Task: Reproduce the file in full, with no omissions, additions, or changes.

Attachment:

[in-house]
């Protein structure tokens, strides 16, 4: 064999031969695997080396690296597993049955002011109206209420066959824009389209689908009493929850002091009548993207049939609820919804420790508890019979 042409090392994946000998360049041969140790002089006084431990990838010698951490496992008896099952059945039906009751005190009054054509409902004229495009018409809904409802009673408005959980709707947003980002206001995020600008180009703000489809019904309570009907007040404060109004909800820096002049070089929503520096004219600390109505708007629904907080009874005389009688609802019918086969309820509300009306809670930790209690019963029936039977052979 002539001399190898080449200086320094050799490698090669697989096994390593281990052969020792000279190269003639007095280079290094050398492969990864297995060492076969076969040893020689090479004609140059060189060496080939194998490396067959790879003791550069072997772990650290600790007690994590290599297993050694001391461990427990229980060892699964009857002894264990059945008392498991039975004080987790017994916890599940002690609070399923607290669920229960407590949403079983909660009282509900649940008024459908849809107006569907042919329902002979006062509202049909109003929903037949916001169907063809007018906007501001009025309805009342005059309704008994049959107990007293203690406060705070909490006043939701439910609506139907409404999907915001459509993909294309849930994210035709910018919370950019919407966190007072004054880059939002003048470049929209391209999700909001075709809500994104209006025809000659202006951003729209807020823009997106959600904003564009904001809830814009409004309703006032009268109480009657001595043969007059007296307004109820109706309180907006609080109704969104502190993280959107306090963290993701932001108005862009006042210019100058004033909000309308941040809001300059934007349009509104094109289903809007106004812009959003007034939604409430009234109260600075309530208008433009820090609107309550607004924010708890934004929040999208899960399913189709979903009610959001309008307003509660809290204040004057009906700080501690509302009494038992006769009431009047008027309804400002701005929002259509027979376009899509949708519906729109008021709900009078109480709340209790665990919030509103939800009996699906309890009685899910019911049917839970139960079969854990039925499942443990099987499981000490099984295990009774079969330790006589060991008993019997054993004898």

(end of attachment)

[in-house]
């Protein structure tokens, strides 16, 4: 064999031969695997080396690296597993049955002011109206209420066959824009389209689908009493929850002091009548993207049939609820919804420790508890019979 042409090392994946000998360049041969140790002089006084431990990838010698951490496992008896099952059945039906009751005190009054054509409902004229495009018409809904409802009673408005959980709707947003980002206001995020600008180009703000489809019904309570009907007040404060109004909800820096002049070089929503520096004219600390109505708007629904907080009874005389009688609802019918086969309820509300009306809670930790209690019963029936039977052979 002539001399190898080449200086320094050799490698090669697989096994390593281990052969020792000279190269003639007095280079290094050398492969990864297995060492076969076969040893020689090479004609140059060189060496080939194998490396067959790879003791550069072997772990650290600790007690994590290599297993050694001391461990427990229980060892699964009857002894264990059945008392498991039975004080987790017994916890599940002690609070399923607290669920229960407590949403079983909660009282509900649940008024459908849809107006569907042919329902002979006062509202049909109003929903037949916001169907063809007018906007501001009025309805009342005059309704008994049959107990007293203690406060705070909490006043939701439910609506139907409404999907915001459509993909294309849930994210035709910018919370950019919407966190007072004054880059939002003048470049929209391209999700909001075709809500994104209006025809000659202006951003729209807020823009997106959600904003564009904001809830814009409004309703006032009268109480009657001595043969007059007296307004109820109706309180907006609080109704969104502190993280959107306090963290993701932001108005862009006042210019100058004033909000309308941040809001300059934007349009509104094109289903809007106004812009959003007034939604409430009234109260600075309530208008433009820090609107309550607004924010708890934004929040999208899960399913189709979903009610959001309008307003509660809290204040004057009906700080501690509302009494038992006769009431009047008027309804400002701005929002259509027979376009899509949708519906729109008021709900009078109480709340209790665990919030509103939800009996699906309890009685899910019911049917839970139960079969854990039925499942443990099987499981000490099984295990009774079969330790006589060991008993019997054993004898």